Why we need to speak openly about periods in the workplace

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Sarah Melia, General Manager at Bupa Health Services

The conversation around women’s health in the workplace has moved on a huge amount in recent years with more organisations being aware of the impact that menopause has on their female workforce.

However, while attitudes towards menopause have changed, more than a million women still keep period-related sick days a secret each year because they feel unable to tell their boss the true reason for their absence.

This new research, from the Bupa Wellbeing Index, shows that one in eight women have taken time off work in the last 12 months due to symptoms linked to periods, with a third (35%) giving a different reason when needing to take time away.

Two in five women say they push through their pain despite experiencing severe period symptoms. And even when women do take time off work due to their period related symptoms, many still find it difficult to have open conversations about it. These figures suggest a lack of progress in terms of addressing the stigma around periods.

Almost half (47%) of women who have periods experience severe period pain most months. Yet, sadly, similar numbers (45%) of women don’t feel a period is a valid enough reason to call in sick and around a third feel embarrassed (34%) to talk about their period with a manager or are concerned that their employer won’t understand (31%).

These figures suggest a lack of progress in terms of addressing the stigma around periods, and this seems to be partly due to a culture of silence continuing in workplaces – as 38% of women reveal that periods aren’t talked about at all where they work and a third (32%) feel they can’t openly discuss their periods while at work. Even in companies where period health is discussed, outdated views continue, with a quarter (23%) of women saying that the subject is often raised in a negative light.

Women need companies to foster a workplace culture where they feel comfortable speaking openly and honestly about what they are experiencing. If companies are unable to do this, then productivity will slip, and they’ll lose the ability to attract and retain key talent. Women make up 48% of the UK workforce and it’s essential we support them to thrive.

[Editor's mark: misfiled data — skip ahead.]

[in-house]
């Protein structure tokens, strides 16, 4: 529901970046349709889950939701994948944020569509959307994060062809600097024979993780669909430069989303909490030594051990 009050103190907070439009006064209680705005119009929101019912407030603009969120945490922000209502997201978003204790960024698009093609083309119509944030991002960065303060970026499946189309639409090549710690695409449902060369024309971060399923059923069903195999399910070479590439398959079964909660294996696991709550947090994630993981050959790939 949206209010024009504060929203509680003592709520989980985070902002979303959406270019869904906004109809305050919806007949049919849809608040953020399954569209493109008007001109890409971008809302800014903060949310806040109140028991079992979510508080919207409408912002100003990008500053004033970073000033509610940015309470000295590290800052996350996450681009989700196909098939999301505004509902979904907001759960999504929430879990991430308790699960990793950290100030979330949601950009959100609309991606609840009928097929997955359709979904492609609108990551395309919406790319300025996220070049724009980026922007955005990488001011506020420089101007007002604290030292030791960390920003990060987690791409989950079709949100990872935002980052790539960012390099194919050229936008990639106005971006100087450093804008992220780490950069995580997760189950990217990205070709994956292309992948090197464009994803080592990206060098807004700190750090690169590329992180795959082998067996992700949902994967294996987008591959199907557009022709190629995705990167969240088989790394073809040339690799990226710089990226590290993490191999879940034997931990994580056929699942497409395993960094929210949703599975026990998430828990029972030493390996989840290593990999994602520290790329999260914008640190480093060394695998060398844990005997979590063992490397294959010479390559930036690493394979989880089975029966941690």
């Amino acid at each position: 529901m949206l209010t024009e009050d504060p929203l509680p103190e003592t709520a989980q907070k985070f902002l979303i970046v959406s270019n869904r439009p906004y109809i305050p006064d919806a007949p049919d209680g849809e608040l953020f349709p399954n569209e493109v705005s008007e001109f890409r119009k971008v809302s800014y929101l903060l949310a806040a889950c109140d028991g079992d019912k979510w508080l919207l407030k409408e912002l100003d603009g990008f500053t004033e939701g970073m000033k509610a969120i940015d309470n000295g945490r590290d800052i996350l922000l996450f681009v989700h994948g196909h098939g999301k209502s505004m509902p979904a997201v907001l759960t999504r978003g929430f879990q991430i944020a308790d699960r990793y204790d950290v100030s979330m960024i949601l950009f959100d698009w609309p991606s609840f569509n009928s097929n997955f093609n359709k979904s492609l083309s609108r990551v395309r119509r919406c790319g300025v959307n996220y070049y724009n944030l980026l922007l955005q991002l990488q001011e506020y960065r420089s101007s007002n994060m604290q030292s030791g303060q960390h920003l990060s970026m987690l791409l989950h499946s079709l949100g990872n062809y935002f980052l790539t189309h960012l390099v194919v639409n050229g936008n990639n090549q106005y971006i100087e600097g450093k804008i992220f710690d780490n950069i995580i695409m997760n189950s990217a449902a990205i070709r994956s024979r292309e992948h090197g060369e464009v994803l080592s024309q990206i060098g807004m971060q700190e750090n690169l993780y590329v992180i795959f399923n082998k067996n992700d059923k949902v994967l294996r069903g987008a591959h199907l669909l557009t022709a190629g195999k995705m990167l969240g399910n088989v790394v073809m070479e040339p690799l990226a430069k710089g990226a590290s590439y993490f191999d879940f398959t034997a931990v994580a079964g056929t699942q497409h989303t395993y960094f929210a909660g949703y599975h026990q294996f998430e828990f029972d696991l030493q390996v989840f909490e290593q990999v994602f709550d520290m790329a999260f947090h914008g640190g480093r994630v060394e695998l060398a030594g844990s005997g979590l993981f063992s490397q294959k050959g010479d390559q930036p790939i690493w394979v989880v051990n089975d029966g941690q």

Education, flexible working and access to healthcare services are three ways companies can help women in their workplace manage heavy and painful periods, reducing sick days and retaining employees.

Below, I share my advice on breaking down the taboo around periods in the workplace and making sure all women have access to the support they need:

  1. Educate

Education around periods is vital to supporting colleagues. It’s so important that we’re educating everyone, not just those experiencing it.

A great way to create an open culture is through internal campaigns, whether this is hosting external speakers, virtually or in person, or sharing personal stories from other people within the business.

It’s about creating a culture which normalises conversations about periods, where everyone feels comfortable to talk about what they’re experiencing and asks for support when they need it. To give one real world example, Bupa offers a monthly support group set up for people who suffer with heavy and painful periods.

  1. Provide access to menstrual products

This includes pads, tampons, and other menstrual products. It is important to make these products available in a variety of locations, such as bathrooms, break rooms, and vending machines.

  1. Offer flexible working arrangements

If your workplace doesn’t already have one and it is possible for you to introduce one, a flexible working policy is an effective step to support period health. To give an example, it means that if a colleague has struggled to sleep due to night sweats, they can start work slightly later.

Even where roles can be done remotely, hybrid working patterns may also mean they feel pressured to come into the workplace but make sure they know that if they’re struggling with symptoms they can work at home.

Flexibility is key when it comes to supporting employees with periods if they do not want to take time off.

  1. Offer support

Workplaces are doing more to support women’s health, and as more companies step up to that challenge, it’s essential that as well as offering flexible working hours and period products, they are providing access to services which can support with all of the symptoms.

This could be private GP services, such as the Bupa Period Plan which is easy to access and offers 45-minutes with a GP, nurse-led phonelines to offer 24/7 support or employee assistance programmes (EAPs) to help with the mental health symptoms. Having support and access to treatment means that employees are able to stay well, in work and improve productivity. They are also less likely to leave an organisation if they feel it cares about their wellbeing.

I’m delighted that we’ve launched our Period Plan to all our Bupa colleagues for free, meaning they can access support as and when they need it.

About the author

Sarah MeliaSarah Melia, General Manager, Health Services

Sarah was appointed General Manager of Bupa Health Services in 2021, overseeing Bupa Health Clinics and Cromwell Hospital. She previously held the role of Managing Director of Bupa Health Clinics since 2018.

Sarah commenced working at Bupa in 2011 starting out as a Regional Director in the Care Homes business before becoming Regional Managing Director, a position that she held for three years.

Before working at Bupa, Sarah held several senior commercial and operational roles within the retail travel industry, including Operations Director for a national travel business responsible for leading over 500 high street travel agents and supporting services across the UK.

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